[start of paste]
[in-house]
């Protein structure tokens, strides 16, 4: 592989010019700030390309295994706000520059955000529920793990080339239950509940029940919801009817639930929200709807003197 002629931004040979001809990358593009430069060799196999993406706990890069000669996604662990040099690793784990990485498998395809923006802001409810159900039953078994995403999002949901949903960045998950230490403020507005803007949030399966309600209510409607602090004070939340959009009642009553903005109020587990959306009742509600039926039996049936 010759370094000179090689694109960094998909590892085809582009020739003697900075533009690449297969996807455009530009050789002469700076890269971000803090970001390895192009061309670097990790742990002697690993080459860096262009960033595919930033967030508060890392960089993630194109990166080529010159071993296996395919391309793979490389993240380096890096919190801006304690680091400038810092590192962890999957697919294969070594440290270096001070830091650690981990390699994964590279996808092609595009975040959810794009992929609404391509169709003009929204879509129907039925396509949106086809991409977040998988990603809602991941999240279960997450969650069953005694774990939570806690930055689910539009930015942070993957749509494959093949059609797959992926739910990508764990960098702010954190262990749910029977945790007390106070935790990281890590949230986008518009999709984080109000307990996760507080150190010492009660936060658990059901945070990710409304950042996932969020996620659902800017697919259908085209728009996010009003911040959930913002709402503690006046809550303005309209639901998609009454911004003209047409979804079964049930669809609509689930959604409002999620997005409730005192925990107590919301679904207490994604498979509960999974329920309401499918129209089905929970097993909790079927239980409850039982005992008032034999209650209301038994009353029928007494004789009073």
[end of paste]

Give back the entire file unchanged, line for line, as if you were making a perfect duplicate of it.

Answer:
[in-house]
């Protein structure tokens, strides 16, 4: 592989010019700030390309295994706000520059955000529920793990080339239950509940029940919801009817639930929200709807003197 002629931004040979001809990358593009430069060799196999993406706990890069000669996604662990040099690793784990990485498998395809923006802001409810159900039953078994995403999002949901949903960045998950230490403020507005803007949030399966309600209510409607602090004070939340959009009642009553903005109020587990959306009742509600039926039996049936 010759370094000179090689694109960094998909590892085809582009020739003697900075533009690449297969996807455009530009050789002469700076890269971000803090970001390895192009061309670097990790742990002697690993080459860096262009960033595919930033967030508060890392960089993630194109990166080529010159071993296996395919391309793979490389993240380096890096919190801006304690680091400038810092590192962890999957697919294969070594440290270096001070830091650690981990390699994964590279996808092609595009975040959810794009992929609404391509169709003009929204879509129907039925396509949106086809991409977040998988990603809602991941999240279960997450969650069953005694774990939570806690930055689910539009930015942070993957749509494959093949059609797959992926739910990508764990960098702010954190262990749910029977945790007390106070935790990281890590949230986008518009999709984080109000307990996760507080150190010492009660936060658990059901945070990710409304950042996932969020996620659902800017697919259908085209728009996010009003911040959930913002709402503690006046809550303005309209639901998609009454911004003209047409979804079964049930669809609509689930959604409002999620997005409730005192925990107590919301679904207490994604498979509960999974329920309401499918129209089905929970097993909790079927239980409850039982005992008032034999209650209301038994009353029928007494004789009073």